Let $R$ be a set of points and $\mathbb{D}$ be a totally ordered field. Further consider a function $\rho:R\times R \rightarrow \mathbb{D}$.

$\langle R,\mathbb D,\rho\rangle$ is a metric space if $\rho$ has the following properties:

1) $\rho(x,y) \geqslant 0$

2) $\rho(x,y) = 0$ iff $x = y$

3) $\rho(x,y) = \rho(y,x)$

4) $\rho(x,z) \leqslant \rho(x,y) + \rho(y, z)$

Does this less restricted definition properly induce a topology on $R$ in the way expected by a standard metric and are there spaces which metrizable under this concept of metric that are not metrizable under the usual restriction?

  • $\begingroup$ Every totally ordered field contains a copy of the rationals in them. And metric spaces that are typically defined with the reals can be redefined using the rationals because of their denseness. This kind of parallels how Cauchy completed the reals - he used the rationals as his totally ordered field. $\endgroup$ – Robert Wolfe Oct 26 '14 at 18:40
  • $\begingroup$ Interesting, but I'm not sure if this answers the question. Are you implying that using the collection of open epsilon balls under the above metric as the basis for a topology would not induce any topologies that cannot be induced using the standard collection of metrics? $\endgroup$ – Daniel Goldman Oct 26 '14 at 19:05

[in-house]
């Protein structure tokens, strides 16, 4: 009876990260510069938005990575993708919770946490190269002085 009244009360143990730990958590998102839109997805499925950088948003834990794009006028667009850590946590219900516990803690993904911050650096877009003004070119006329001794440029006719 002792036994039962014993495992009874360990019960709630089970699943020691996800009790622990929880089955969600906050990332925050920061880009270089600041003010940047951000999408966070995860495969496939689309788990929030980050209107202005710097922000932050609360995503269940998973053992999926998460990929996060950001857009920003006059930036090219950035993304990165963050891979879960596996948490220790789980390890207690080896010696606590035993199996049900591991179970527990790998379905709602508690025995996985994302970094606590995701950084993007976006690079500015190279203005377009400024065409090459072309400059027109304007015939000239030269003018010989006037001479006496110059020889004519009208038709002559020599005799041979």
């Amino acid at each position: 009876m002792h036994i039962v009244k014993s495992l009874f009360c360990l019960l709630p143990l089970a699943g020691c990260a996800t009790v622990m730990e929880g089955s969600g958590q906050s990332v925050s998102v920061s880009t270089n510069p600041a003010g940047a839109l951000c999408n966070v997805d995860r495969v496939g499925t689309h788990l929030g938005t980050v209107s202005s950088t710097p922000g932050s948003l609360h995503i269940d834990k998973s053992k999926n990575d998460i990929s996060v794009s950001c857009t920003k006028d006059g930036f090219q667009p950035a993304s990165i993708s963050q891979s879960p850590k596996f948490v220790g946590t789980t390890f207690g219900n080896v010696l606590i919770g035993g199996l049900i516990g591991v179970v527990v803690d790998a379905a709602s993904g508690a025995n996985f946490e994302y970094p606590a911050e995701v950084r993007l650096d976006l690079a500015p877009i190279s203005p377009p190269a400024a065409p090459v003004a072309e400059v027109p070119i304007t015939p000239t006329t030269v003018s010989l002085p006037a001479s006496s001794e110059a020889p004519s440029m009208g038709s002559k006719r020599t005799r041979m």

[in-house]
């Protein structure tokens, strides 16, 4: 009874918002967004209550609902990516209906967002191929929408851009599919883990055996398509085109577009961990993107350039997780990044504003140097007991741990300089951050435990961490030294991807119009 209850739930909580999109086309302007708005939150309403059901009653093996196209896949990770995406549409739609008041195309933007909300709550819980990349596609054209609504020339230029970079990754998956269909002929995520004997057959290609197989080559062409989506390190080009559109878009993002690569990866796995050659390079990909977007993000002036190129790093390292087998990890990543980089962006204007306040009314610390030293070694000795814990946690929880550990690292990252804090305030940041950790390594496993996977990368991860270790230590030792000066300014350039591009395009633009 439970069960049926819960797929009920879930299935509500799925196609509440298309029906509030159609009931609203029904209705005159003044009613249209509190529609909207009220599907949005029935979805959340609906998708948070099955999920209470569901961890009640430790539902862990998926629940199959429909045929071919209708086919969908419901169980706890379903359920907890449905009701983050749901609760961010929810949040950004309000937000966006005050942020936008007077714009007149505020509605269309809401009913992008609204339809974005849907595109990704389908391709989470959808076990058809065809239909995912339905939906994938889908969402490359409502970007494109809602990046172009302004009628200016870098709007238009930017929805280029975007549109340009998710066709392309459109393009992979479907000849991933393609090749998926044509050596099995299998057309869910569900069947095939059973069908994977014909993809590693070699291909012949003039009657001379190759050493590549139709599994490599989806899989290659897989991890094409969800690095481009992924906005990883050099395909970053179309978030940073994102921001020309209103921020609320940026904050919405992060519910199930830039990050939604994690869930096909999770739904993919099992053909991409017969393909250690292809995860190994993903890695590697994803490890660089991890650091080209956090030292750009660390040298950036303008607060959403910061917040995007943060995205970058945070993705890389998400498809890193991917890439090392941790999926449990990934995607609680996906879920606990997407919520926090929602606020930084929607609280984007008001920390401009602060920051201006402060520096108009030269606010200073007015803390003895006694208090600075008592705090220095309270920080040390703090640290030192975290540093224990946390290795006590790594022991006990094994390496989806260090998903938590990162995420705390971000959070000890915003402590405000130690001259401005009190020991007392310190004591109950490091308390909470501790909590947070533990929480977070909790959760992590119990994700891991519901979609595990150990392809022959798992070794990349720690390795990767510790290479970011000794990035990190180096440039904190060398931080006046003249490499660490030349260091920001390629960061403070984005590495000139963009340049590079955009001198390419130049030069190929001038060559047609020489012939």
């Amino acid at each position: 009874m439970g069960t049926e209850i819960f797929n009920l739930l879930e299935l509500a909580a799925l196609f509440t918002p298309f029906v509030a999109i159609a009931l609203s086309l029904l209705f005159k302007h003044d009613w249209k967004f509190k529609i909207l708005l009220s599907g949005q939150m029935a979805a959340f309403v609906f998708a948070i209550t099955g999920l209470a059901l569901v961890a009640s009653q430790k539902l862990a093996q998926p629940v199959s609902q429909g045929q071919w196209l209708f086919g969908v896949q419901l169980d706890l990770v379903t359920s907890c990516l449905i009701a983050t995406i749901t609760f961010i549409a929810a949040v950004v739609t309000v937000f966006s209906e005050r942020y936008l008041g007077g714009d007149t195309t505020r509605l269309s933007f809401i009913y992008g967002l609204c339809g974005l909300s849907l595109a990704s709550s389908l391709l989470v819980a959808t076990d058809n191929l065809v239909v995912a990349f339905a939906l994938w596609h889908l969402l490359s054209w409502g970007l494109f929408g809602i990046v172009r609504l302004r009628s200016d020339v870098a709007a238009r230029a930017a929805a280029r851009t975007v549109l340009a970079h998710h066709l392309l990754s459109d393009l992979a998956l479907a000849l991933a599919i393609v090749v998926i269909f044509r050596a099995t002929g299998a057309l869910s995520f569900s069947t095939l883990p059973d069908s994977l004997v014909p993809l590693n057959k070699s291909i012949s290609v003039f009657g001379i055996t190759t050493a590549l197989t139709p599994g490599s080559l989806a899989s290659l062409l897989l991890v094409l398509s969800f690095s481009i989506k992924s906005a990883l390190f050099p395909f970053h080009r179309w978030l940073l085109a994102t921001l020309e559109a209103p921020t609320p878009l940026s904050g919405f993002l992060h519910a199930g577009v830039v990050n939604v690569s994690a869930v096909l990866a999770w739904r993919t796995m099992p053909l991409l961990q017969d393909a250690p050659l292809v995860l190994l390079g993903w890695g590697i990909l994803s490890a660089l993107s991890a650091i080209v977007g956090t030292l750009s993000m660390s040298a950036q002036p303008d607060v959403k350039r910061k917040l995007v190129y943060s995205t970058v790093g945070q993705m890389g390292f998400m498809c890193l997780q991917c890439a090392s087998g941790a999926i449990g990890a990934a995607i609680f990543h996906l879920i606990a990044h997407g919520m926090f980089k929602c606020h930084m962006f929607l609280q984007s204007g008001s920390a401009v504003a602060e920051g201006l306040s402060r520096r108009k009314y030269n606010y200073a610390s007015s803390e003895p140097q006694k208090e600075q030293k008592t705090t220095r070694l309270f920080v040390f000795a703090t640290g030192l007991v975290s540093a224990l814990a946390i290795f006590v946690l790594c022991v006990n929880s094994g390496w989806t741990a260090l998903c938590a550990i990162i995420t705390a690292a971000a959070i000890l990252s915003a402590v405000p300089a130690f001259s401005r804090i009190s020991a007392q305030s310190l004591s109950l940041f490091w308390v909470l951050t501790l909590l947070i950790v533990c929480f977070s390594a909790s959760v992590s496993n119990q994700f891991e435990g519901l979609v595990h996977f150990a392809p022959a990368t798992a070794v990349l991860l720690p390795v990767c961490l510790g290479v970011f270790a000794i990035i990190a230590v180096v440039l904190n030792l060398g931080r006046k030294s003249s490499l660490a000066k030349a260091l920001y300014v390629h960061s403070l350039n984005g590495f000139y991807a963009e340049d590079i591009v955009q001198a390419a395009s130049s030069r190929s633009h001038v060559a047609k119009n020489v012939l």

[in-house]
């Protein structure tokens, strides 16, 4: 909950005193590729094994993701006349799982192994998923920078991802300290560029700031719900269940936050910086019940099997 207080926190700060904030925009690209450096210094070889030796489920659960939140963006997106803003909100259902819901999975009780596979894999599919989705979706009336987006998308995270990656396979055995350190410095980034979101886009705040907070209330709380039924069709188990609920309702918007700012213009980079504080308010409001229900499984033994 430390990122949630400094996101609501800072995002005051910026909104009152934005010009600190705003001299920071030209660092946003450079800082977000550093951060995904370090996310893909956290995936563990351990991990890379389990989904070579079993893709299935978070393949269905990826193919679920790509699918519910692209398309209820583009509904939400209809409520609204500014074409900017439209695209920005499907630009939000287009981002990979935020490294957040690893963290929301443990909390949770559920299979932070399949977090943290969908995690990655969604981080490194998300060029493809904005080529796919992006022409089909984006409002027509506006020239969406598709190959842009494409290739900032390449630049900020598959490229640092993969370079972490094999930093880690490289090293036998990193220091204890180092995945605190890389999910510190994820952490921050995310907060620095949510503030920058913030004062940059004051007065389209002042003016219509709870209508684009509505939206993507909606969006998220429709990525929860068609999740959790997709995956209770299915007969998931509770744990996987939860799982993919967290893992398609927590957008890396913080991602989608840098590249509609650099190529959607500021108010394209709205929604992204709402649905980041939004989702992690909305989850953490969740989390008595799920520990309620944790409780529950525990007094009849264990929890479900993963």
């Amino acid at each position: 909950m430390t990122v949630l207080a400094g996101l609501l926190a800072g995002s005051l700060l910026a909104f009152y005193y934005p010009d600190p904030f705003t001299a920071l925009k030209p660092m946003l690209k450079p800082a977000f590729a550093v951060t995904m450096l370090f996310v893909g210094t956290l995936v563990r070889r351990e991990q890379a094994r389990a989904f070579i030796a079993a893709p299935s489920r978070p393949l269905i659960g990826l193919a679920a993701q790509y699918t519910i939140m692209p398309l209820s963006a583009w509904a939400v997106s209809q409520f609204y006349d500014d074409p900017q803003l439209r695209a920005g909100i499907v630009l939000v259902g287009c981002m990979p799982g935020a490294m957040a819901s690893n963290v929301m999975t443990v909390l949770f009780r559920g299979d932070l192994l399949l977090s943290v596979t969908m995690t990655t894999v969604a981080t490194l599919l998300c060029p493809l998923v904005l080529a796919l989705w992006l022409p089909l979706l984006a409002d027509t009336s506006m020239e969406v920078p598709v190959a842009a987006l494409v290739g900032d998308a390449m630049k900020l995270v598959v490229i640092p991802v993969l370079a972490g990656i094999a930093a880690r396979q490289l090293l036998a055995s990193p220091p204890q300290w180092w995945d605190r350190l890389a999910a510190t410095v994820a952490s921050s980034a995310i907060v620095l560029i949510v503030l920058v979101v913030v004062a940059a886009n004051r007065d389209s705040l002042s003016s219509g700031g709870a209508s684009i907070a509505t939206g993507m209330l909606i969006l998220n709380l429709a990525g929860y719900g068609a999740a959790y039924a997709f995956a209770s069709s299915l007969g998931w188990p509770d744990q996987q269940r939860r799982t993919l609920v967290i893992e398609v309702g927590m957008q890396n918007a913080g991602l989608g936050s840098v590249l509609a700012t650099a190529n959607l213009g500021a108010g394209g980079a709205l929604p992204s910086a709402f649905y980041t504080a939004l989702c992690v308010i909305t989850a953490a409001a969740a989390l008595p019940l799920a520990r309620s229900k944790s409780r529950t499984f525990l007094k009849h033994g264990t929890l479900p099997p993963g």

In general, these two concepts of metrisability are different. Consider an ultrapower $\mathbb{D}$ of $\mathbb{R}$ over a non-principal ultrafilter on $\mathbb{N}$. It is readily seen that $\mathbb{D}$ is non-archimedean: consider the element

$$[(1,2,3,4, \ldots )].$$

I claim that each basis of neighbourhoods of the origin induced from your non-standard metric is uncountable. If there were a countable basis of the origin, $\mathbb{D}$ would be archimedean. This proves that $\mathbb{D}$ with the corresponding topology is not first countable, hence non-metrisable.

  • $\begingroup$ So the class of "metrizable" topologies under the nonstandard definition would be larger, but would clearly include every topological space that is metrizable under normal conditions. $\endgroup$ – Daniel Goldman Oct 26 '14 at 18:18

Your Answer

By clicking “Post Your Answer”, you agree to our terms of service, privacy policy and cookie policy

Not the answer you're looking for? Browse other questions tagged or ask your own question.